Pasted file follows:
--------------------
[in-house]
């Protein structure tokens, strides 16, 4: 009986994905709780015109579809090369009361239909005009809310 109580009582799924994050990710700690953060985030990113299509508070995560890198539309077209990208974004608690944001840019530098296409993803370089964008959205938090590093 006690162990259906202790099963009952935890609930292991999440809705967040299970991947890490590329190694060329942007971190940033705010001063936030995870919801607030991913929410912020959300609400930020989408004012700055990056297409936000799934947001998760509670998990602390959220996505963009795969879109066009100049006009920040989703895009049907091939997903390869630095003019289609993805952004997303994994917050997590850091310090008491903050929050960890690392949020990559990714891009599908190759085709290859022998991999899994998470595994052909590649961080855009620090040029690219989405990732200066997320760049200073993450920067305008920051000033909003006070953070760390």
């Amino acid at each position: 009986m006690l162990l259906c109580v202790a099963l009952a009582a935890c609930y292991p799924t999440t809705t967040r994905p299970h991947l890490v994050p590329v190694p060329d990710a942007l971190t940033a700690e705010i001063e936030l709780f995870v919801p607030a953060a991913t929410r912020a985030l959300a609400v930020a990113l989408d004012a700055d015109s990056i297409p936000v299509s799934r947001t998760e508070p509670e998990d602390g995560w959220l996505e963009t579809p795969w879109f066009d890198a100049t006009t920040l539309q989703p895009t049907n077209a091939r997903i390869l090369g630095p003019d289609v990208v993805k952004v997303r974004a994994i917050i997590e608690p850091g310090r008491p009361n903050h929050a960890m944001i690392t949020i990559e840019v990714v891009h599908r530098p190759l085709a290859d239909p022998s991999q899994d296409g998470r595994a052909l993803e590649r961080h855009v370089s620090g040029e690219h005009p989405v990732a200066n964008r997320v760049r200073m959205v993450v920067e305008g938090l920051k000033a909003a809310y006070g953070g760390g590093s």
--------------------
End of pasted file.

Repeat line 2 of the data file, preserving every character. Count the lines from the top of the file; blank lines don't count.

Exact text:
């Protein structure tokens, strides 16, 4: 009986994905709780015109579809090369009361239909005009809310 109580009582799924994050990710700690953060985030990113299509508070995560890198539309077209990208974004608690944001840019530098296409993803370089964008959205938090590093 006690162990259906202790099963009952935890609930292991999440809705967040299970991947890490590329190694060329942007971190940033705010001063936030995870919801607030991913929410912020959300609400930020989408004012700055990056297409936000799934947001998760509670998990602390959220996505963009795969879109066009100049006009920040989703895009049907091939997903390869630095003019289609993805952004997303994994917050997590850091310090008491903050929050960890690392949020990559990714891009599908190759085709290859022998991999899994998470595994052909590649961080855009620090040029690219989405990732200066997320760049200073993450920067305008920051000033909003006070953070760390």